‘Perhaps the single biggest question confronting Australian politics’ is how the Liberal-National coalition addresses an ‘overwhelming deficit of support among younger generations’.
That is the most important conclusion and finding of the latest Australian Election Study (AES) conducted by the Australian National University in conjunction with Griffith University.
The survey results on generational voting are stunning, and far more significant than what they reveal about voter support for the Teals and other independents (of which, more later). And they should be of far more concern to the leadership of the Liberal Party.
Although the Liberal Party vote in House of Representatives seats fell in almost every age group at the 2022 election, it fell most among younger voters. While the Coalition won about 35.5 per cent of all first preference votes, only about 25 per cent of voters under the age of 40 voted for it.
The survey reported, ‘At no time in the 35-year history of the AES have we observed such a low level of support for either major party in so large a segment of the electorate. By contrast, support for Labor remained virtually unchanged from 2019 to 2022, with about 38 percent of voters under the age of 40 supporting Labor’.
It said, ‘Between 2016 and 2022, Millennials (those born between 1981 and 1996) record a large decline in Coalition support, falling from 38 percent to 25 percent in just two election cycles. Changes of this magnitude and this pace are rare in Australian electoral history…’
For generation Z, born after 1996, just 26 percent said they voted for the Coalition while 67 percent voted for either the Greens or Labor. The survey report said, ‘No other generation records such skewed preferences at similarly early stages of the life course.’
The generational changes are accompanied by (and perhaps partly explained by) significant changes in the way women vote. Some opinion polling during the election suggested that young women in particular were favouring the Greens and to a lesser extent Labor over the Coalition. The AES found that 32 percent of women voters favoured the Coalition, while 38 percent voted for Labor and 16 per cent for the Greens (almost twice as many as the men who voted for the Greens).
However despite the huge media attention to gender issues (and the Government’s failure to address them) under the Morrison Government, the Coalition vote by men dropped more than the vote by women (for men, from 48 to 39 percent, for women from 38 to 32 percent).
And taking class and education into account, the survey concluded that it remains the case that those who identify as working class are more likely to vote Labor, even if this base has eroded over time. ‘We also see evidence that the Coalition has lost support from high-income and university-educated voters. Traditional class-based voting patterns have eroded, and parties can no longer rely on their traditional base for support’.
In passing the survey noted that both Labor and Liberal have lost support from working class voters in favour of minor parties – from 48 percent of working class voters to 38 percent between 2016 and 2022. The AES doesn’t say so, but it could be that much of this vote has gone to One Nation and other parties of the far right.
The findings that grabbed most of the headlines concerned the Teal independents. As the executive summary put it, ‘Most Teal voters were not ‘disaffected Liberals’, but tactical Labor and Green voters. Less than one in five Teal voters previously voted for the Coalition.’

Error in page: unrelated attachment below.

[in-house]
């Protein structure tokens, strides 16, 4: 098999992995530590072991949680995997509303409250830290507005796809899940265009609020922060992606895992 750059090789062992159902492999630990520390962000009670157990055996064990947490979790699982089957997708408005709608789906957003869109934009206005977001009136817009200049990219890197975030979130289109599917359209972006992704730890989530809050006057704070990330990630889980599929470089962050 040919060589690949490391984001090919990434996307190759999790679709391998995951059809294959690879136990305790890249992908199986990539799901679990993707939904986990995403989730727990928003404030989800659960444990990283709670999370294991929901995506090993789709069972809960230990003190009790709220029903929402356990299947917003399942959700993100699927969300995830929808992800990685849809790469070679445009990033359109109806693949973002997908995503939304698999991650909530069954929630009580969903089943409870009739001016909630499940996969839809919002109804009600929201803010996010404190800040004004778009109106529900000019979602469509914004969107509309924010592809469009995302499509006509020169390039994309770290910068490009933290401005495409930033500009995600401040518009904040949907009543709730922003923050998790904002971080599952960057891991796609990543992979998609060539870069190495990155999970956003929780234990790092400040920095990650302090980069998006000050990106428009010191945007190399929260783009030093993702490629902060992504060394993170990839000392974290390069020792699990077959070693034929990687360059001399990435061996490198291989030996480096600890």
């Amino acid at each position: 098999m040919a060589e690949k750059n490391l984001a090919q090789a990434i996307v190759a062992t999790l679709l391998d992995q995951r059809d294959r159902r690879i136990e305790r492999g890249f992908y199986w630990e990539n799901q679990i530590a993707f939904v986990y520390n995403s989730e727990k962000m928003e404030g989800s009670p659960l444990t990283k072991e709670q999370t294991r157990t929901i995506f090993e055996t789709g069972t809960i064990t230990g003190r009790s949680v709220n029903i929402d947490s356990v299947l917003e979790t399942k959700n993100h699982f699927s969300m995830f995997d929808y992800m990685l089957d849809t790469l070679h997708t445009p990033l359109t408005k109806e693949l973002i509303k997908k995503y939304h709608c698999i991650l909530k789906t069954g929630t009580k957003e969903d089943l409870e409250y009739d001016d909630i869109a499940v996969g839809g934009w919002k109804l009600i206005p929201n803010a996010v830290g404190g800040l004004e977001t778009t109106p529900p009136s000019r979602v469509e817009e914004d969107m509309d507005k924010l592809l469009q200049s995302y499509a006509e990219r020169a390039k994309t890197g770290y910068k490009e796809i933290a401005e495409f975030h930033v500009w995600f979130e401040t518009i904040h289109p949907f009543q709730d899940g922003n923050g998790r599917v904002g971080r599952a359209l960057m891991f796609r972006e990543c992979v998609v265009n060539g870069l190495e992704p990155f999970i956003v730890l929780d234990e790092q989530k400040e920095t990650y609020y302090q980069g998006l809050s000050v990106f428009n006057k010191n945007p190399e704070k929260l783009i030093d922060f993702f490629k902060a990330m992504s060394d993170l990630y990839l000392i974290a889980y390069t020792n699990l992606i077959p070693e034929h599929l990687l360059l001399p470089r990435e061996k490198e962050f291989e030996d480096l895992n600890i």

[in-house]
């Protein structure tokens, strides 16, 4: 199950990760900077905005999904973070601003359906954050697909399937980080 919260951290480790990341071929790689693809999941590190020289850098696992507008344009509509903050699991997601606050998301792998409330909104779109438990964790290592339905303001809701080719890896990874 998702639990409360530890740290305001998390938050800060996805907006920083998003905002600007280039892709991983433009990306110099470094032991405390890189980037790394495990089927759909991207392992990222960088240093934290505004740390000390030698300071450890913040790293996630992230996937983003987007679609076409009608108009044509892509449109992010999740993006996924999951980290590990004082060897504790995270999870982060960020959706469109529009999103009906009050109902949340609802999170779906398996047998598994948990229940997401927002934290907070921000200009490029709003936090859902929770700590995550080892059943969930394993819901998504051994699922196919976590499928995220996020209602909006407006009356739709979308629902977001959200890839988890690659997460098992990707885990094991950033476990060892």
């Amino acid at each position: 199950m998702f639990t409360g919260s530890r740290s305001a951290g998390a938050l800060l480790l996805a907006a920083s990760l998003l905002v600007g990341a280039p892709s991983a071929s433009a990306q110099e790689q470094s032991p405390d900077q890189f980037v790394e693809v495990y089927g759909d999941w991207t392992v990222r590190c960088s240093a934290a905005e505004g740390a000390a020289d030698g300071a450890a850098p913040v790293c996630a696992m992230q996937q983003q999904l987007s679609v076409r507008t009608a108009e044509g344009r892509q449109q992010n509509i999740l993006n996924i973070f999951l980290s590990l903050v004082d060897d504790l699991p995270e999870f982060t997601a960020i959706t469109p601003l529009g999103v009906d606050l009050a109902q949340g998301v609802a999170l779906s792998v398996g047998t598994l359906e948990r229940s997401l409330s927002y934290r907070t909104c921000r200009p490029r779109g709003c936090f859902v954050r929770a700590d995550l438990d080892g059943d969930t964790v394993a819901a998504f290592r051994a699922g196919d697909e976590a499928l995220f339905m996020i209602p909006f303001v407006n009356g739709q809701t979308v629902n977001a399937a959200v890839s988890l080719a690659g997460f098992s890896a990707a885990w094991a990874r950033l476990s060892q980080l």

The report said, ‘Based on their recalled vote in the 2019 election, a majority of Teal supporters in 2022 were tactical voters intent on unseating the incumbent Liberal….31 percent of Teal voters had supported Labor in 2019 and a further 24 percent had supported the Greens. Just 18 percent said they had voted for the Coalition. The view that Teal voters are ‘disaffected liberals’ protesting the policies of their party therefore applies to less than one in five Teal voters. In contrast, by far the largest group are tactical voters who see their preferred party as nonviable in the electorate and use this information to defeat the most viable party – the Liberals. This is a level of tactical voting which far exceeds that found in most international studies’.
There is a caveat noted when the survey hesitates to speculate about future prospects – namely, ‘the relatively small number of these voters in the surveys’.
That caveat should probably apply also to the conclusion about the extent of tactical voting.
There are a number of problems with that conclusion, but perhaps the most significant is that although Teals were elected in three states (NSW, Victoria and WA) voting patterns in the relevant electorates varied greatly between the states, and within a state. These can’t be detected by the survey because of the small numbers caught by the survey.
If the ‘tactical voting’ thesis is correct, the voting patterns should show largish falls in the votes for Labor and the Greens and relatively small falls in the Liberal vote. That is not what occurred in North Sydney (ALP down 4 percent, Greens down 5, while the Liberal vote fell 14 percent) or MacKellar (Labor down 8.7 percent, Greens 5.3, Liberal 11.6).
However it would apply in Goldstein (Labor down 17.3 percent, Greens 6.2, Liberal 12.30 though the fall in the Liberal vote was remarkable) and more so in Kooyong (Labor down 14.8 percent, Greens 10.6, Liberal 6.5).
A final note about the survey. It found that after a long and steady decline, there was a pickup in the level of ‘satisfaction with democracy’. It had been 86 percent in 2007, fell to 59 percent in 2019, but in 2022 rose to 70 percent. Given that voters were surveyed after the election results were through, could that ‘satisfaction’ simply be because the Morrison government had been defeated?